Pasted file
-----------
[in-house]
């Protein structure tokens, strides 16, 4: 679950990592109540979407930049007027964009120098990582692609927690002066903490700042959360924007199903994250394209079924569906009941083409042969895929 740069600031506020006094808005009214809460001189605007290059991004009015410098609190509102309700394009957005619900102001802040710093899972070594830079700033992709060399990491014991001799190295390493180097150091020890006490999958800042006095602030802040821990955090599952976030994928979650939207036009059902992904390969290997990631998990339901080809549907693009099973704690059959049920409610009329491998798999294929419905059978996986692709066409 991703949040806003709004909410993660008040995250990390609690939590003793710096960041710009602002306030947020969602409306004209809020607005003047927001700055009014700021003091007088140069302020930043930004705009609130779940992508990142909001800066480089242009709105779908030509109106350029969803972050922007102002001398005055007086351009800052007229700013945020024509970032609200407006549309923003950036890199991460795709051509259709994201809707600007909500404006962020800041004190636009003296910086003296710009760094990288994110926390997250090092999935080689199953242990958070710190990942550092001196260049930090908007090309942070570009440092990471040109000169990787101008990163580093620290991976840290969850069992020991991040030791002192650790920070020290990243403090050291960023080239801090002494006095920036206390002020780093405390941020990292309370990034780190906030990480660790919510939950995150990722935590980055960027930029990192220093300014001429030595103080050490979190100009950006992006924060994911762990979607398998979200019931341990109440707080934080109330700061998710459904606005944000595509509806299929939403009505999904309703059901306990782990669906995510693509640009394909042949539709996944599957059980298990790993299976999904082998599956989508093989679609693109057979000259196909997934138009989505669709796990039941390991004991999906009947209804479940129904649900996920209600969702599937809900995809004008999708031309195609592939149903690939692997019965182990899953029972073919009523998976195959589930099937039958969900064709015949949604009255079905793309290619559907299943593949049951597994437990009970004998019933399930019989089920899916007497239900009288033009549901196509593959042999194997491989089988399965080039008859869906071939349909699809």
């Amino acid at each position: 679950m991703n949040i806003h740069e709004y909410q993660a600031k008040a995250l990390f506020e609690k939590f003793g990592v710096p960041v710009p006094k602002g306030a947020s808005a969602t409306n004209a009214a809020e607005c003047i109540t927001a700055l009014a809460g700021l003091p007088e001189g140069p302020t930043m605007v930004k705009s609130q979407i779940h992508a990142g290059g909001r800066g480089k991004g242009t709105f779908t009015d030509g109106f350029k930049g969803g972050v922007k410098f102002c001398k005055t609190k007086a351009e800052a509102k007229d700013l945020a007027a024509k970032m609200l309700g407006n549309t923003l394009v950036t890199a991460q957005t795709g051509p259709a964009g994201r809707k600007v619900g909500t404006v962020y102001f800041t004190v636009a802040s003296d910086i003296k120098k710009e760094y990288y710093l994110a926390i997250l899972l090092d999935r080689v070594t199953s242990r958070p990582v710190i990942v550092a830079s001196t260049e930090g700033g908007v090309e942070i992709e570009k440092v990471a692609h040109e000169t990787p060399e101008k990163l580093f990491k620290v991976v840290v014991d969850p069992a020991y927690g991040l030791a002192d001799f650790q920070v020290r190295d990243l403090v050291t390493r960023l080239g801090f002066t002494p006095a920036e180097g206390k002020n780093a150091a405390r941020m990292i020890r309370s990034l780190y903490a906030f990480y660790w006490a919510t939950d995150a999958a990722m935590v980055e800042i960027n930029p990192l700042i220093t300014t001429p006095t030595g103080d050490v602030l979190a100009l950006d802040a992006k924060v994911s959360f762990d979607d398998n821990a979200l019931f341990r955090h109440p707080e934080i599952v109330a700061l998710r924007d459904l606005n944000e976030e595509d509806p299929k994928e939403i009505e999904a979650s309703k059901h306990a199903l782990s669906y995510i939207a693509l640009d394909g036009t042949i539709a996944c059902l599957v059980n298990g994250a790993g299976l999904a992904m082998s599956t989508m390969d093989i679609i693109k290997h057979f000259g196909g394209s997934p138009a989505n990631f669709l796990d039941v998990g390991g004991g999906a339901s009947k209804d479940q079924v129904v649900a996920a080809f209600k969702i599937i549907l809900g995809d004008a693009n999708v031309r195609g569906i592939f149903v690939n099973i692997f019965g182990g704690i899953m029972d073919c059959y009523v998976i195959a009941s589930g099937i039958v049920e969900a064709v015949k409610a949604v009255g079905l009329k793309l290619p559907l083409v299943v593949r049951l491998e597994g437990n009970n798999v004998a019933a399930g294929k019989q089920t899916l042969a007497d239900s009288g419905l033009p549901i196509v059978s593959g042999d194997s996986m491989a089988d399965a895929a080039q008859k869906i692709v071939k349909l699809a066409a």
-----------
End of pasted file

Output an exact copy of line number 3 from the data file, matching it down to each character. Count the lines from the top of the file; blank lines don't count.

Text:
């Amino acid at each position: 679950m991703n949040i806003h740069e709004y909410q993660a600031k008040a995250l990390f506020e609690k939590f003793g990592v710096p960041v710009p006094k602002g306030a947020s808005a969602t409306n004209a009214a809020e607005c003047i109540t927001a700055l009014a809460g700021l003091p007088e001189g140069p302020t930043m605007v930004k705009s609130q979407i779940h992508a990142g290059g909001r800066g480089k991004g242009t709105f779908t009015d030509g109106f350029k930049g969803g972050v922007k410098f102002c001398k005055t609190k007086a351009e800052a509102k007229d700013l945020a007027a024509k970032m609200l309700g407006n549309t923003l394009v950036t890199a991460q957005t795709g051509p259709a964009g994201r809707k600007v619900g909500t404006v962020y102001f800041t004190v636009a802040s003296d910086i003296k120098k710009e760094y990288y710093l994110a926390i997250l899972l090092d999935r080689v070594t199953s242990r958070p990582v710190i990942v550092a830079s001196t260049e930090g700033g908007v090309e942070i992709e570009k440092v990471a692609h040109e000169t990787p060399e101008k990163l580093f990491k620290v991976v840290v014991d969850p069992a020991y927690g991040l030791a002192d001799f650790q920070v020290r190295d990243l403090v050291t390493r960023l080239g801090f002066t002494p006095a920036e180097g206390k002020n780093a150091a405390r941020m990292i020890r309370s990034l780190y903490a906030f990480y660790w006490a919510t939950d995150a999958a990722m935590v980055e800042i960027n930029p990192l700042i220093t300014t001429p006095t030595g103080d050490v602030l979190a100009l950006d802040a992006k924060v994911s959360f762990d979607d398998n821990a979200l019931f341990r955090h109440p707080e934080i599952v109330a700061l998710r924007d459904l606005n944000e976030e595509d509806p299929k994928e939403i009505e999904a979650s309703k059901h306990a199903l782990s669906y995510i939207a693509l640009d394909g036009t042949i539709a996944c059902l599957v059980n298990g994250a790993g299976l999904a992904m082998s599956t989508m390969d093989i679609i693109k290997h057979f000259g196909g394209s997934p138009a989505n990631f669709l796990d039941v998990g390991g004991g999906a339901s009947k209804d479940q079924v129904v649900a996920a080809f209600k969702i599937i549907l809900g995809d004008a693009n999708v031309r195609g569906i592939f149903v690939n099973i692997f019965g182990g704690i899953m029972d073919c059959y009523v998976i195959a009941s589930g099937i039958v049920e969900a064709v015949k409610a949604v009255g079905l009329k793309l290619p559907l083409v299943v593949r049951l491998e597994g437990n009970n798999v004998a019933a399930g294929k019989q089920t899916l042969a007497d239900s009288g419905l033009p549901i196509v059978s593959g042999d194997s996986m491989a089988d399965a895929a080039q008859k869906i692709v071939k349909l699809a066409a």